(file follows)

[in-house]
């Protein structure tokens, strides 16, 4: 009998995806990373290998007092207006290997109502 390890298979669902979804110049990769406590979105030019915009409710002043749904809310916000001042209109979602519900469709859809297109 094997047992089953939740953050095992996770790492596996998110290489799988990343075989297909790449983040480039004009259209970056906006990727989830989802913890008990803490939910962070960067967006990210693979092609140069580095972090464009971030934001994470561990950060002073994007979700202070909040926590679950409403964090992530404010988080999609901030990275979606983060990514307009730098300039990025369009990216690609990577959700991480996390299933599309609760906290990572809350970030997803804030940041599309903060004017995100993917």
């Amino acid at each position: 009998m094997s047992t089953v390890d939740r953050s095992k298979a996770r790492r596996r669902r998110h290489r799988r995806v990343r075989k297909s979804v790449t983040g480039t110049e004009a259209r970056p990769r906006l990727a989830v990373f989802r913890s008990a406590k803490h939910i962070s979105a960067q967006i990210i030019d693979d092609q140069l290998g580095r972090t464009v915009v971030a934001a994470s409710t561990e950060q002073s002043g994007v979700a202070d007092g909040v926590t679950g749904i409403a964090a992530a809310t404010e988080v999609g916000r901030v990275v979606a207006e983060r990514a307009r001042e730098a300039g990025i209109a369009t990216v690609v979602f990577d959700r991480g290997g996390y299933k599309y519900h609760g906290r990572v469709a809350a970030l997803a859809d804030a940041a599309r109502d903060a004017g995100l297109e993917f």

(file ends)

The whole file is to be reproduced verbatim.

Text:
[in-house]
């Protein structure tokens, strides 16, 4: 009998995806990373290998007092207006290997109502 390890298979669902979804110049990769406590979105030019915009409710002043749904809310916000001042209109979602519900469709859809297109 094997047992089953939740953050095992996770790492596996998110290489799988990343075989297909790449983040480039004009259209970056906006990727989830989802913890008990803490939910962070960067967006990210693979092609140069580095972090464009971030934001994470561990950060002073994007979700202070909040926590679950409403964090992530404010988080999609901030990275979606983060990514307009730098300039990025369009990216690609990577959700991480996390299933599309609760906290990572809350970030997803804030940041599309903060004017995100993917």
């Amino acid at each position: 009998m094997s047992t089953v390890d939740r953050s095992k298979a996770r790492r596996r669902r998110h290489r799988r995806v990343r075989k297909s979804v790449t983040g480039t110049e004009a259209r970056p990769r906006l990727a989830v990373f989802r913890s008990a406590k803490h939910i962070s979105a960067q967006i990210i030019d693979d092609q140069l290998g580095r972090t464009v915009v971030a934001a994470s409710t561990e950060q002073s002043g994007v979700a202070d007092g909040v926590t679950g749904i409403a964090a992530a809310t404010e988080v999609g916000r901030v990275v979606a207006e983060r990514a307009r001042e730098a300039g990025i209109a369009t990216v690609v979602f990577d959700r991480g290997g996390y299933k599309y519900h609760g906290r990572v469709a809350a970030l997803a859809d804030a940041a599309r109502d903060a004017g995100l297109e993917f």